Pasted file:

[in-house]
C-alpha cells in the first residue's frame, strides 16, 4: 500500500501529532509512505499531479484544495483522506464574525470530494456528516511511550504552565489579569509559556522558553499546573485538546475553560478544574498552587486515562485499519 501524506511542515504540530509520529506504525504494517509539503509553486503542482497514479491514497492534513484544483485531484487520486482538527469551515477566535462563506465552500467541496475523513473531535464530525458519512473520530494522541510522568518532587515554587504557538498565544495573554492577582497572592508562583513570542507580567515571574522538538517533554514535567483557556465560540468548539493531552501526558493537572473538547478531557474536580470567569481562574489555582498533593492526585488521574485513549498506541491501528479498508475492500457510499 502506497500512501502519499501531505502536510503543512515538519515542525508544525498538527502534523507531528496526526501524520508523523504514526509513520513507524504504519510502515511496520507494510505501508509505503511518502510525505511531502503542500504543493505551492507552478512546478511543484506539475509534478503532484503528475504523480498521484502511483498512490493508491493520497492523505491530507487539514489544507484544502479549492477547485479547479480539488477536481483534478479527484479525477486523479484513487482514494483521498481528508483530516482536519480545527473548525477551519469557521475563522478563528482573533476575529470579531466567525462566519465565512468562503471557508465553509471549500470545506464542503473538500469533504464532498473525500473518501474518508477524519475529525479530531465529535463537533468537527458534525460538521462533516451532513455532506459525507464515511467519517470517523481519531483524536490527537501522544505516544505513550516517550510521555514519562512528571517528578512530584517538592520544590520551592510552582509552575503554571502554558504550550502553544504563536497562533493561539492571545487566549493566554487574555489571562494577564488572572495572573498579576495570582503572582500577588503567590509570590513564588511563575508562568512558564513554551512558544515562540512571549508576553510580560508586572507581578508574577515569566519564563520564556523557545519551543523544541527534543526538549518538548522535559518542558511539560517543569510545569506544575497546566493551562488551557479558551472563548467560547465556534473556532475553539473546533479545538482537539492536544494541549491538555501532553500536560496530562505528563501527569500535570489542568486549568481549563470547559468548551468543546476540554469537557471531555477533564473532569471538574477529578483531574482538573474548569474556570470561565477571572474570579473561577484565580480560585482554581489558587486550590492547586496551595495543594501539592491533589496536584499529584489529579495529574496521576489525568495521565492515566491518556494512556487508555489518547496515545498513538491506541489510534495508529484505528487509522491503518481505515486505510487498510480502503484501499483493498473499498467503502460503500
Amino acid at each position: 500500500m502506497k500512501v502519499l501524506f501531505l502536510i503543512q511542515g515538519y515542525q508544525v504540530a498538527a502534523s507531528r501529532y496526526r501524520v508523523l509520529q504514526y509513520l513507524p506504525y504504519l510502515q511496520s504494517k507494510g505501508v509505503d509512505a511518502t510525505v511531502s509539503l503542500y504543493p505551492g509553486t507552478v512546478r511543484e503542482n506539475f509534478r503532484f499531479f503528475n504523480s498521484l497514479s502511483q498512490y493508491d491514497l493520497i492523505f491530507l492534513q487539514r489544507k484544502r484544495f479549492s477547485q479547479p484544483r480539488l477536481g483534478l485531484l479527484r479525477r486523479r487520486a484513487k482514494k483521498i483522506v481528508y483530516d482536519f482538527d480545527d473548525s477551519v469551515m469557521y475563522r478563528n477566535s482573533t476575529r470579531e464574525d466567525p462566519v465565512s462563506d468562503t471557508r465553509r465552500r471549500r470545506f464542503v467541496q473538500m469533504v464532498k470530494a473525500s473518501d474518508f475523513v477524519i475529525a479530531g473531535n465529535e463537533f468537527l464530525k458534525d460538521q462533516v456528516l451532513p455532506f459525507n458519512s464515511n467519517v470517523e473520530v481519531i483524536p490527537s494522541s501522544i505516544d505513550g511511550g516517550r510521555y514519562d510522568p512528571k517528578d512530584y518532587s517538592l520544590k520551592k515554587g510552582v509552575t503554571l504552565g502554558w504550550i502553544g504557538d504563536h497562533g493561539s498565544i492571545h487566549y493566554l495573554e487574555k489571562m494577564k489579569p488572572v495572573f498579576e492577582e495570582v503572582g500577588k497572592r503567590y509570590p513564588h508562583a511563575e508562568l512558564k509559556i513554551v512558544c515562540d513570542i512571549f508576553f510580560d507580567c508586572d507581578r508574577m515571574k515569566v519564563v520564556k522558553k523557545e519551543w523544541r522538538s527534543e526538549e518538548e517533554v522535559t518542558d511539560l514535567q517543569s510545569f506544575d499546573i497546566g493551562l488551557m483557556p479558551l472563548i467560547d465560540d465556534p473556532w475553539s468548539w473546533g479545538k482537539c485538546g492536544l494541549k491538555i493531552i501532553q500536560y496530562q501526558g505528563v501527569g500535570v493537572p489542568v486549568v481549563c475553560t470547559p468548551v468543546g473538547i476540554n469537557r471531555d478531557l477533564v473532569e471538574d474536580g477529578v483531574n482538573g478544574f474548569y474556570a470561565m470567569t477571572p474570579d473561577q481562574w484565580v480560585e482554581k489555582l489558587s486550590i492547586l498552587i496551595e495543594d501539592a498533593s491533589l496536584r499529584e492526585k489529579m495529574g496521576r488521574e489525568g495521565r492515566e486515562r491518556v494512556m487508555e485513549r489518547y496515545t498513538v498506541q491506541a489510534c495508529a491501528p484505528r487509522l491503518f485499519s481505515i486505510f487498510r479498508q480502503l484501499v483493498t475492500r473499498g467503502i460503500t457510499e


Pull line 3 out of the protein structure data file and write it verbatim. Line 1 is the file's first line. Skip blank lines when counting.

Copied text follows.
Amino acid at each position: 500500500m502506497k500512501v502519499l501524506f501531505l502536510i503543512q511542515g515538519y515542525q508544525v504540530a498538527a502534523s507531528r501529532y496526526r501524520v508523523l509520529q504514526y509513520l513507524p506504525y504504519l510502515q511496520s504494517k507494510g505501508v509505503d509512505a511518502t510525505v511531502s509539503l503542500y504543493p505551492g509553486t507552478v512546478r511543484e503542482n506539475f509534478r503532484f499531479f503528475n504523480s498521484l497514479s502511483q498512490y493508491d491514497l493520497i492523505f491530507l492534513q487539514r489544507k484544502r484544495f479549492s477547485q479547479p484544483r480539488l477536481g483534478l485531484l479527484r479525477r486523479r487520486a484513487k482514494k483521498i483522506v481528508y483530516d482536519f482538527d480545527d473548525s477551519v469551515m469557521y475563522r478563528n477566535s482573533t476575529r470579531e464574525d466567525p462566519v465565512s462563506d468562503t471557508r465553509r465552500r471549500r470545506f464542503v467541496q473538500m469533504v464532498k470530494a473525500s473518501d474518508f475523513v477524519i475529525a479530531g473531535n465529535e463537533f468537527l464530525k458534525d460538521q462533516v456528516l451532513p455532506f459525507n458519512s464515511n467519517v470517523e473520530v481519531i483524536p490527537s494522541s501522544i505516544d505513550g511511550g516517550r510521555y514519562d510522568p512528571k517528578d512530584y518532587s517538592l520544590k520551592k515554587g510552582v509552575t503554571l504552565g502554558w504550550i502553544g504557538d504563536h497562533g493561539s498565544i492571545h487566549y493566554l495573554e487574555k489571562m494577564k489579569p488572572v495572573f498579576e492577582e495570582v503572582g500577588k497572592r503567590y509570590p513564588h508562583a511563575e508562568l512558564k509559556i513554551v512558544c515562540d513570542i512571549f508576553f510580560d507580567c508586572d507581578r508574577m515571574k515569566v519564563v520564556k522558553k523557545e519551543w523544541r522538538s527534543e526538549e518538548e517533554v522535559t518542558d511539560l514535567q517543569s510545569f506544575d499546573i497546566g493551562l488551557m483557556p479558551l472563548i467560547d465560540d465556534p473556532w475553539s468548539w473546533g479545538k482537539c485538546g492536544l494541549k491538555i493531552i501532553q500536560y496530562q501526558g505528563v501527569g500535570v493537572p489542568v486549568v481549563c475553560t470547559p468548551v468543546g473538547i476540554n469537557r471531555d478531557l477533564v473532569e471538574d474536580g477529578v483531574n482538573g478544574f474548569y474556570a470561565m470567569t477571572p474570579d473561577q481562574w484565580v480560585e482554581k489555582l489558587s486550590i492547586l498552587i496551595e495543594d501539592a498533593s491533589l496536584r499529584e492526585k489529579m495529574g496521576r488521574e489525568g495521565r492515566e486515562r491518556v494512556m487508555e485513549r489518547y496515545t498513538v498506541q491506541a489510534c495508529a491501528p484505528r487509522l491503518f485499519s481505515i486505510f487498510r479498508q480502503l484501499v483493498t475492500r473499498g467503502i460503500t457510499e